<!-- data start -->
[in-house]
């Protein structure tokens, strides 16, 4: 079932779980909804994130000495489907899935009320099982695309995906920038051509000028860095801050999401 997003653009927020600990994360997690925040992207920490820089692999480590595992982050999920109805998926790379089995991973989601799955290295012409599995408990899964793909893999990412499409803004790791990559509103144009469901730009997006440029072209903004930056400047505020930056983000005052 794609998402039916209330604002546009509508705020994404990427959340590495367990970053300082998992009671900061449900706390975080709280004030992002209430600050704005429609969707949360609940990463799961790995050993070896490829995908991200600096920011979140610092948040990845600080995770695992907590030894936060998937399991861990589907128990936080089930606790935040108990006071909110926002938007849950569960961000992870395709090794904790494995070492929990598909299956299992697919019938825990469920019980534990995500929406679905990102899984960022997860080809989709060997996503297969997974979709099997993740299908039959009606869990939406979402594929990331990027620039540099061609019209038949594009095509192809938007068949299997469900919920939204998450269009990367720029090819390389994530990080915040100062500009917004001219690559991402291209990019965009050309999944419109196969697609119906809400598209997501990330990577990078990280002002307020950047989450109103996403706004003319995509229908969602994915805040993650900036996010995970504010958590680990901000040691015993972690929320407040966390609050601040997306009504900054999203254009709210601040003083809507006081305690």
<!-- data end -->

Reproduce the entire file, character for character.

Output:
[in-house]
């Protein structure tokens, strides 16, 4: 079932779980909804994130000495489907899935009320099982695309995906920038051509000028860095801050999401 997003653009927020600990994360997690925040992207920490820089692999480590595992982050999920109805998926790379089995991973989601799955290295012409599995408990899964793909893999990412499409803004790791990559509103144009469901730009997006440029072209903004930056400047505020930056983000005052 794609998402039916209330604002546009509508705020994404990427959340590495367990970053300082998992009671900061449900706390975080709280004030992002209430600050704005429609969707949360609940990463799961790995050993070896490829995908991200600096920011979140610092948040990845600080995770695992907590030894936060998937399991861990589907128990936080089930606790935040108990006071909110926002938007849950569960961000992870395709090794904790494995070492929990598909299956299992697919019938825990469920019980534990995500929406679905990102899984960022997860080809989709060997996503297969997974979709099997993740299908039959009606869990939406979402594929990331990027620039540099061609019209038949594009095509192809938007068949299997469900919920939204998450269009990367720029090819390389994530990080915040100062500009917004001219690559991402291209990019965009050309999944419109196969697609119906809400598209997501990330990577990078990280002002307020950047989450109103996403706004003319995509229908969602994915805040993650900036996010995970504010958590680990901000040691015993972690929320407040966390609050601040997306009504900054999203254009709210601040003083809507006081305690």